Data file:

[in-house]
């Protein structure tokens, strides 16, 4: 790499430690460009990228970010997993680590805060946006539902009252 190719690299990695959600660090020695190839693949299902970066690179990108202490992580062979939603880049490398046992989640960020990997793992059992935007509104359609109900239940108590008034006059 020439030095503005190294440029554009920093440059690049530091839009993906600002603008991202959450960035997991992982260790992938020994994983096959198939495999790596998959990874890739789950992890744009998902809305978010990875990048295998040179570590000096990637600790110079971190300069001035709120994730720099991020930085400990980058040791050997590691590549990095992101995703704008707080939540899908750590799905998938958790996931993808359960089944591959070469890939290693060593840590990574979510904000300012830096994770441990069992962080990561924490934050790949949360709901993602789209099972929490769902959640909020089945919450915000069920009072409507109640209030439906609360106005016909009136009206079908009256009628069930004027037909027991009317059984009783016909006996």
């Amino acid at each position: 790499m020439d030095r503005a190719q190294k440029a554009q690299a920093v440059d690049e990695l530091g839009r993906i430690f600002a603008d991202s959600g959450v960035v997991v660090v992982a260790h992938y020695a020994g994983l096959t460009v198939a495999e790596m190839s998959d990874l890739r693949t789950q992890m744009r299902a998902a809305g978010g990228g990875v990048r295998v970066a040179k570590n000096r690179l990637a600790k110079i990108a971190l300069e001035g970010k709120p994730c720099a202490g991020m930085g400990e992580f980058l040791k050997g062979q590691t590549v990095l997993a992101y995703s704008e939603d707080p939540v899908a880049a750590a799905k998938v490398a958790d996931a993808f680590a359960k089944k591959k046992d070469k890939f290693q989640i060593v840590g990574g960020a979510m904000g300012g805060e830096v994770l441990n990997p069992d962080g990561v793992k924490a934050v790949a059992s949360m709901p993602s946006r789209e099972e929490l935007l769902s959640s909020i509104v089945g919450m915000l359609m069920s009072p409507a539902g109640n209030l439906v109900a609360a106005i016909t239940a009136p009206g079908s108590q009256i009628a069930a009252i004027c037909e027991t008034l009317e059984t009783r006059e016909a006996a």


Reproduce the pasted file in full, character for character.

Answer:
[in-house]
């Protein structure tokens, strides 16, 4: 790499430690460009990228970010997993680590805060946006539902009252 190719690299990695959600660090020695190839693949299902970066690179990108202490992580062979939603880049490398046992989640960020990997793992059992935007509104359609109900239940108590008034006059 020439030095503005190294440029554009920093440059690049530091839009993906600002603008991202959450960035997991992982260790992938020994994983096959198939495999790596998959990874890739789950992890744009998902809305978010990875990048295998040179570590000096990637600790110079971190300069001035709120994730720099991020930085400990980058040791050997590691590549990095992101995703704008707080939540899908750590799905998938958790996931993808359960089944591959070469890939290693060593840590990574979510904000300012830096994770441990069992962080990561924490934050790949949360709901993602789209099972929490769902959640909020089945919450915000069920009072409507109640209030439906609360106005016909009136009206079908009256009628069930004027037909027991009317059984009783016909006996």
């Amino acid at each position: 790499m020439d030095r503005a190719q190294k440029a554009q690299a920093v440059d690049e990695l530091g839009r993906i430690f600002a603008d991202s959600g959450v960035v997991v660090v992982a260790h992938y020695a020994g994983l096959t460009v198939a495999e790596m190839s998959d990874l890739r693949t789950q992890m744009r299902a998902a809305g978010g990228g990875v990048r295998v970066a040179k570590n000096r690179l990637a600790k110079i990108a971190l300069e001035g970010k709120p994730c720099a202490g991020m930085g400990e992580f980058l040791k050997g062979q590691t590549v990095l997993a992101y995703s704008e939603d707080p939540v899908a880049a750590a799905k998938v490398a958790d996931a993808f680590a359960k089944k591959k046992d070469k890939f290693q989640i060593v840590g990574g960020a979510m904000g300012g805060e830096v994770l441990n990997p069992d962080g990561v793992k924490a934050v790949a059992s949360m709901p993602s946006r789209e099972e929490l935007l769902s959640s909020i509104v089945g919450m915000l359609m069920s009072p409507a539902g109640n209030l439906v109900a609360a106005i016909t239940a009136p009206g079908s108590q009256i009628a069930a009252i004027c037909e027991t008034l009317e059984t009783r006059e016909a006996a």